Buddha statue row gets life

by Smitha Rao, TIMES NEWS NETWORK, Dec 12, 2005

BANGALORE, India -- Buddha is on the rocks again: the Centre (Central Government of India) has upbraided Karnataka for its "diametrically opposite views" on the proposed statue of Buddha at Ramanagaram. Did ecological wisdom dawn on the state government by accident?

That is the stinker the Centre has sent to the state. In a letter dated December 6, 2005, (a copy of which is available with TOI) the Union ministry of environment and forests has lambasted the state's forest, environment and ecology department for changing its stance overnight on ecological issues vis-a-vis the 712-foot Buddha statue to be carved out of the Handigondi rock.

Do a thorough field verification rather than take superficial stands that can be altered at a later date, is the Centres' parting shot.

For now, on paper the Buddha project is off simply because the state which had approved the behemoth plan, reversed its stance on the project and recommended that it be shelved.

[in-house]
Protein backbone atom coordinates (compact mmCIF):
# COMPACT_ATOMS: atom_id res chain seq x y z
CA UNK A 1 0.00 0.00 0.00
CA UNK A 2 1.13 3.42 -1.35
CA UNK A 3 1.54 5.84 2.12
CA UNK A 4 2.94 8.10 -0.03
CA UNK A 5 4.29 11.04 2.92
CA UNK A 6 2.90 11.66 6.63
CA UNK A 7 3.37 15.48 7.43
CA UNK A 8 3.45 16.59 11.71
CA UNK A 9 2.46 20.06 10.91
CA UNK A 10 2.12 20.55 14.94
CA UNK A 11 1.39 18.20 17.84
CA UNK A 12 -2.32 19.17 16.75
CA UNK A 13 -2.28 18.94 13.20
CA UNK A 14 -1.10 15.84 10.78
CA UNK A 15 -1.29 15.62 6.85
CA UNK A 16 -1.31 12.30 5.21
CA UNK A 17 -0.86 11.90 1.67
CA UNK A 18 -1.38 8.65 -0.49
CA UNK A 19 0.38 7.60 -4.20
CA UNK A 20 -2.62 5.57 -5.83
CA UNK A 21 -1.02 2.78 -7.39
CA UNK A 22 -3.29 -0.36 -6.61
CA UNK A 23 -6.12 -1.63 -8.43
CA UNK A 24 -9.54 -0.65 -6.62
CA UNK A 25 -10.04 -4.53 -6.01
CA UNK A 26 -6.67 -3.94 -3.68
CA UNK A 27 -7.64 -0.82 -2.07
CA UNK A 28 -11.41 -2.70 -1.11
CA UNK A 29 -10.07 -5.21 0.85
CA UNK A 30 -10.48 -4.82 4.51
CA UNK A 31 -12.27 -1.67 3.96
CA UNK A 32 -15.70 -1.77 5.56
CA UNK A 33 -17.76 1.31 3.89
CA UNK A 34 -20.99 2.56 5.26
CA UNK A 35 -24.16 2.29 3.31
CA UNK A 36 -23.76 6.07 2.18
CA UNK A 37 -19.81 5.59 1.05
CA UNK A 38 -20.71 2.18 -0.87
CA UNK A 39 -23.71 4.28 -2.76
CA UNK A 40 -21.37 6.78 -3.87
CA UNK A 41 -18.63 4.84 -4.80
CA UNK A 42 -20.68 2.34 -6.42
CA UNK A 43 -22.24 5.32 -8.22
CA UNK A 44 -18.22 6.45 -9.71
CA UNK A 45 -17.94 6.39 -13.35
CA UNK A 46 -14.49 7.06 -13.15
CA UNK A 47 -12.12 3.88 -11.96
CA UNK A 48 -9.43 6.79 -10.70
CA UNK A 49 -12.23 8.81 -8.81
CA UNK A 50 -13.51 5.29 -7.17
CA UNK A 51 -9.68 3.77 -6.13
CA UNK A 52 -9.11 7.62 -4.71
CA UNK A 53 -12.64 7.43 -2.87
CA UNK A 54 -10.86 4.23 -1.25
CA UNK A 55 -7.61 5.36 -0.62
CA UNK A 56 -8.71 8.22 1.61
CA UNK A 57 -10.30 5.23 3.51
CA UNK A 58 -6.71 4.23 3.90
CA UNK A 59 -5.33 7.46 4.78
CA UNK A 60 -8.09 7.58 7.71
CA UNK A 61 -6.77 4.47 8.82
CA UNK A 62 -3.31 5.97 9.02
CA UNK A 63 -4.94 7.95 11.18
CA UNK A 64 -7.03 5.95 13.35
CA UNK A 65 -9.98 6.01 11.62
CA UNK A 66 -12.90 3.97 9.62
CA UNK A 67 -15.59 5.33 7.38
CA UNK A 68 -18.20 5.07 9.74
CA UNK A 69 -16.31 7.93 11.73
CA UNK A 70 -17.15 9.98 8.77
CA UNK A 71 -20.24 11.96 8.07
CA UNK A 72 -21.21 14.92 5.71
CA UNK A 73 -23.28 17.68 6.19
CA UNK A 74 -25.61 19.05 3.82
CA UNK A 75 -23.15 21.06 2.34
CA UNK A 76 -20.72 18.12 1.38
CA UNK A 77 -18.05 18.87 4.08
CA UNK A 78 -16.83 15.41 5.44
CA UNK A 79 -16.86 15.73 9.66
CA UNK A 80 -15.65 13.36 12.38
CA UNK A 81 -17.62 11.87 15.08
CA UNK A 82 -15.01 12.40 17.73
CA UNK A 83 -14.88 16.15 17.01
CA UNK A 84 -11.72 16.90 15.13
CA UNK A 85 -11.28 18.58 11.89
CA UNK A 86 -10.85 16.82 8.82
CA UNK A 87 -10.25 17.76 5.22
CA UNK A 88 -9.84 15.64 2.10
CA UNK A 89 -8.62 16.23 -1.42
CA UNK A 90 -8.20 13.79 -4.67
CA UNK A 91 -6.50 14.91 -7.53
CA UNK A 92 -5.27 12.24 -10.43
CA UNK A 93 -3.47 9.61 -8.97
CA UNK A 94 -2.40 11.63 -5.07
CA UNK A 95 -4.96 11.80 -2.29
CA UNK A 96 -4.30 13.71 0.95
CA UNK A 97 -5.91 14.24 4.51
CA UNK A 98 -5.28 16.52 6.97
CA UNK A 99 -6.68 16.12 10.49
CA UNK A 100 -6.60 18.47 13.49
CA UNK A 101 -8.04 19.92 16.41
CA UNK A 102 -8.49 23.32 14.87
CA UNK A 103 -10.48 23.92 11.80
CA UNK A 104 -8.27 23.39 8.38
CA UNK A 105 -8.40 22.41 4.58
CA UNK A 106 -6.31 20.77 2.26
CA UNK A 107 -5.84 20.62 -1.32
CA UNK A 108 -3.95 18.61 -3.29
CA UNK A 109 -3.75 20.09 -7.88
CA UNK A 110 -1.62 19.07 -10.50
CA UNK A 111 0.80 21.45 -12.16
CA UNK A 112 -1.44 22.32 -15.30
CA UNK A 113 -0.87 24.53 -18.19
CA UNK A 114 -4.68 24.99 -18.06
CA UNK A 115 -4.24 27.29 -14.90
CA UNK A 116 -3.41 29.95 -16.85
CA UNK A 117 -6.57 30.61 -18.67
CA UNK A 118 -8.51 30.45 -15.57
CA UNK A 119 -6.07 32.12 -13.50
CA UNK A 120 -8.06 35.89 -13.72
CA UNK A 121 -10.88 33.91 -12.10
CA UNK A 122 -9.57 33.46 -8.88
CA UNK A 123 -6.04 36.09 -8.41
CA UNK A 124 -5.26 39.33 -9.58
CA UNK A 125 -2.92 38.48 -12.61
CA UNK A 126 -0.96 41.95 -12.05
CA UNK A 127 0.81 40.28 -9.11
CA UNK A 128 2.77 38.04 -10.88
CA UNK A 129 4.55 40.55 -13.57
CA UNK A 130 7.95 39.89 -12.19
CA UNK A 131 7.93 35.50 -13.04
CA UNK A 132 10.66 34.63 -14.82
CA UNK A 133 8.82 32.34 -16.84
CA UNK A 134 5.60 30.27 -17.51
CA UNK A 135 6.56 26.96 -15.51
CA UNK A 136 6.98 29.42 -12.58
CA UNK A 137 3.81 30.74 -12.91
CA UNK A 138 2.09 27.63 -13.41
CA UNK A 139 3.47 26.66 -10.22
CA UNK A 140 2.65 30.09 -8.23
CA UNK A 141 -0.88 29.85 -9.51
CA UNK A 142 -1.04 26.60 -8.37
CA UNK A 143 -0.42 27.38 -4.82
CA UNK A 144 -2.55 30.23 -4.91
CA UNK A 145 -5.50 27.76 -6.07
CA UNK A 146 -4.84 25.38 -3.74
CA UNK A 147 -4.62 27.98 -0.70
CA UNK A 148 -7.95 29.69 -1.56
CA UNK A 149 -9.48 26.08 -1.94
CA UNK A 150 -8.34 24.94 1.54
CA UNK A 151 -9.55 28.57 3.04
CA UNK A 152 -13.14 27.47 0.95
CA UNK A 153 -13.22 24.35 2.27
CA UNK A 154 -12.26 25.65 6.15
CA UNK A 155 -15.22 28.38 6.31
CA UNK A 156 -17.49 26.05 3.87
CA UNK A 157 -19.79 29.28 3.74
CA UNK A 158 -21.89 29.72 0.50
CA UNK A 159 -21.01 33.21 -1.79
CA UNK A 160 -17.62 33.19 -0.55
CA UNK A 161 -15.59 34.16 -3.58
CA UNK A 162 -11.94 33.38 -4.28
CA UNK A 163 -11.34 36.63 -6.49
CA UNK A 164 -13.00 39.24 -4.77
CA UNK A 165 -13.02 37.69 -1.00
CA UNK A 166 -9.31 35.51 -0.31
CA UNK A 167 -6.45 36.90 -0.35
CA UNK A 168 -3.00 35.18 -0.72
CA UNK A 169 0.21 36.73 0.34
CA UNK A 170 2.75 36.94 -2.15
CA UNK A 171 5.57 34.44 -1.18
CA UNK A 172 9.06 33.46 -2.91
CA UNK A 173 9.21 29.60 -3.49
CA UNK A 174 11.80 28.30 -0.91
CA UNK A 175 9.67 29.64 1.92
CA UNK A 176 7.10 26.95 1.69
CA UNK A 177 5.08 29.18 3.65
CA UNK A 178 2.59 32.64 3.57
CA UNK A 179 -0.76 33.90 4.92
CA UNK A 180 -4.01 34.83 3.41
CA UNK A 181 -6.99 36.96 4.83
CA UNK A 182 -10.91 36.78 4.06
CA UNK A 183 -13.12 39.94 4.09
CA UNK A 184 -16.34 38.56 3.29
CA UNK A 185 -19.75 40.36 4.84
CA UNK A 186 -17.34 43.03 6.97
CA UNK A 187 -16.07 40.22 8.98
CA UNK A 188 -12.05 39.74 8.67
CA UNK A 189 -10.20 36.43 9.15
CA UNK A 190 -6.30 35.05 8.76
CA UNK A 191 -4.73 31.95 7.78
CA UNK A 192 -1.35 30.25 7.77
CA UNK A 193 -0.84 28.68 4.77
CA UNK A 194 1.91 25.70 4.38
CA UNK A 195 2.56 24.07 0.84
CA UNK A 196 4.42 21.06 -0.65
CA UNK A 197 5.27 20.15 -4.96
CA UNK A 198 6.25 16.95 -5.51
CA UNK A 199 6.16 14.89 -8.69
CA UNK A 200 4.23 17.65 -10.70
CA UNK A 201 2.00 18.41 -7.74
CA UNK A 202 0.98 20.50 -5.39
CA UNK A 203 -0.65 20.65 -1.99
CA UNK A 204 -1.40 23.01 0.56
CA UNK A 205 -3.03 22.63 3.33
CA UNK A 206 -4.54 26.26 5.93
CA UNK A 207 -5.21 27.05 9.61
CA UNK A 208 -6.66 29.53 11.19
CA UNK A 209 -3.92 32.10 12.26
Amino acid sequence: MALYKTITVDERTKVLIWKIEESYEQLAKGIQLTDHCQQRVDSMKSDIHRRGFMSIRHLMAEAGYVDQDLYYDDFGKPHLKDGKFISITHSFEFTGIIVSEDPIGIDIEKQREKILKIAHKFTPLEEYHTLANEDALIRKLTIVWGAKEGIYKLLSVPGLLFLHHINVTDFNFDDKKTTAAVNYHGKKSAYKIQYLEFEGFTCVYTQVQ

Sources in the Sanghamitra Foundation, the organisation that has been fighting to see the project take off, say they will fight it out in the court.

While forwarding the Buddha project proposal to the Central government, authorities certified that "the project would not affect any monument of historical, religious, archeological or recreational importance... The project would not cause any environmental damage..."

This approval was granted in November 2004. In August 2005, the very department that granted unconditional approval did a 360 degrees shift and wrote to the Centre seeking withdrawal on grounds of: "antiquity of the rock, its archeological and heritage value, large variety of flora and fauna, critically endangered bird and mammal species."

Just what caused the reversal in the department's observations? "There was a lot of pressure from various quarters.

Besides the field report was done after information was collated from different quarters, it's not just one party that is to blame" acknowledge sources in the forest department.

Meanwhile, the 1,050 feet high Handigondi rock, from which a giant Buddha statue was slated to be carved out, stands as a mute testimony to controversies aplenty.